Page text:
It Takes a Village

Did you know?

• The average age of potty training has nearly tripled since the invention of disposable diapers.
• Training EARLIER is easier, because kiddos tend to get more willful as they get older, so 12-18 months tends to be the golden window
• The US sends approximately a half MILLION elephants worth of disposable diapers to the landfill EVERY YEAR.

Check out the Potty Training info below, and let us know any other questions you have!
Want to read about baby pottying instead? Click here!

Get Started!

Congratulations for making the decision to potty train! It’s a big step, and I have faith in you and your kiddo! Just a few things before getting started:
The whole “wait until they’re ready” thing was started in the early 60’s by Dr. T. Berry Brazleton…who served for a long time on the board of Proctor and Gamble (original producers of disposable diapers). Prior to the invention of disposable diapers, 92% of children in the US were potty trained between 12 and 18 months. The average age world wide for potty independence is ONE YEAR OLD. This is includes places where clothing is optional (or non-existent!) for small children, so there are not as many obstacles for them as children here. But the point is that children ARE capable at much earlier ages than man people now think. Children didn’t change - our environment did.

The one who has to be “ready” is the parent. Our culture has made it desirable to be busy, busy, BUSY, so much so that it is hard to slow down for a few days and take care of certain things. But if we DO take a few days, slow down, and connect with our child, they can be free of diapers much earlier. They will be cleaner, healthier, and more in tune with their body. PLEASE, do NOT put diapers or pants on backwards to get the child to leave them alone and forget about them - this teaches kids to ignore bodily sensations even further, and does NOT help with anything. If the child is taking his or her diaper off, it is time to start potty teaching.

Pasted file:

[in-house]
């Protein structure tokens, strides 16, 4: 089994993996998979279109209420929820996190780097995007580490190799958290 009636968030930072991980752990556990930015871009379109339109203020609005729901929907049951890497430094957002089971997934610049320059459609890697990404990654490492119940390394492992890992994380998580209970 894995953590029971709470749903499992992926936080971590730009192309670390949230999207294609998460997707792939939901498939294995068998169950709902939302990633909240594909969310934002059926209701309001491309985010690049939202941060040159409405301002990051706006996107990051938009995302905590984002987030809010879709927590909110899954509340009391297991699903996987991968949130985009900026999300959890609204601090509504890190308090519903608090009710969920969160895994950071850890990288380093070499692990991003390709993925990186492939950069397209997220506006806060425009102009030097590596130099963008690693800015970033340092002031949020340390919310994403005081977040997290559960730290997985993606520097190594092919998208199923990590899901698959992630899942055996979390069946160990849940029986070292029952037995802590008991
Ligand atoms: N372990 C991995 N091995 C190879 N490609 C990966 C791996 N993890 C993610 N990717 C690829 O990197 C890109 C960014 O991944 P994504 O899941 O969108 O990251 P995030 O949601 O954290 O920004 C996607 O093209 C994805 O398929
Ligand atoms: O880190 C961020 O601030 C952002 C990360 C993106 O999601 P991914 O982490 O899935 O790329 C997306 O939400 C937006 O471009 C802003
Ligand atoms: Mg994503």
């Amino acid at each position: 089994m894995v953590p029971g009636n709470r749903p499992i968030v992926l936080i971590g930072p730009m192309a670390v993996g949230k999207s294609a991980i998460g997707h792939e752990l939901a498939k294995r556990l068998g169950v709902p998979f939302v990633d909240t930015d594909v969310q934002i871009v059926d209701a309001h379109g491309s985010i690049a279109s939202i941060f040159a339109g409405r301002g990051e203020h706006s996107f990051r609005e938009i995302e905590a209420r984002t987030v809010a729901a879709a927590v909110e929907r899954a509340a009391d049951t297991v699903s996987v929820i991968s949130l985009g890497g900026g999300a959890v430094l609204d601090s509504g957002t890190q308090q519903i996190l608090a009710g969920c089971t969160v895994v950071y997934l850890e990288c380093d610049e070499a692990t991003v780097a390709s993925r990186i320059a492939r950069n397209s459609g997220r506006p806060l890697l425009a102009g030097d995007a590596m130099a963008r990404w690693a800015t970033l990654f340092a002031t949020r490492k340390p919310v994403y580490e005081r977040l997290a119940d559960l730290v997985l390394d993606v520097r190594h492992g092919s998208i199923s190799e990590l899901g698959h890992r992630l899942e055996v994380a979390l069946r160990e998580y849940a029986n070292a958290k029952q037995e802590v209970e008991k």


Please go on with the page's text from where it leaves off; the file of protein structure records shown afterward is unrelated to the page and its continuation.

Mammals are born with an instinct not to soil their nest, or caregiver. The problem is that because we immediately diaper them, we don’t have the opportunity to see the actual order of the process - Fuss, then pee. We only think it’s pee and then fuss. We train babies TO use diapers by ignoring their signals. We ignore their signals because most of us have never been told it’s possible. If you were to observe a newborn baby with no diaper on, you would see that they actually start to fuss BEFORE they pee, and we all have seen them make the poopy face before pooping!

When you are ready to take on potty training, the top keys to success are as follows:
Be Consistent - sending mixed signals won’t help anyone
Do NOT punish - they are learning a new skill, and they need teaching and support to master it, not punishment
Do NOT go back to diapers. Take them out of the picture, out of the house, throw them away - whatever is necessary to make sure that you don’t go back. It is very confusing for a child if you go back to diapers “don’t pee in your pants anymore….just kidding, it’s ok again…wait, no, don’t do it!”
Be patient, and calm. If you are anxious, they will feel anxious. Call in reinforcements if you need help staying lighthearted.

And now, on to the process!

The Potty Training Experience:

Choose a time when you have a few days you can commit to this. Every child is different, but if you stick with it, most children complete in 7-10 days. The first day or two you want to commit to STAYING HOME. Turn off the devices. Turn off the TV. Pay attention to your child. If you have multiple children, consider having someone visit to help you, but only if that person is someone who will HELP, and not distract you. It can seem a little daunting, but honestly - most of us would benefit from a couple days tech-free, and you are teaching your child a very important skill.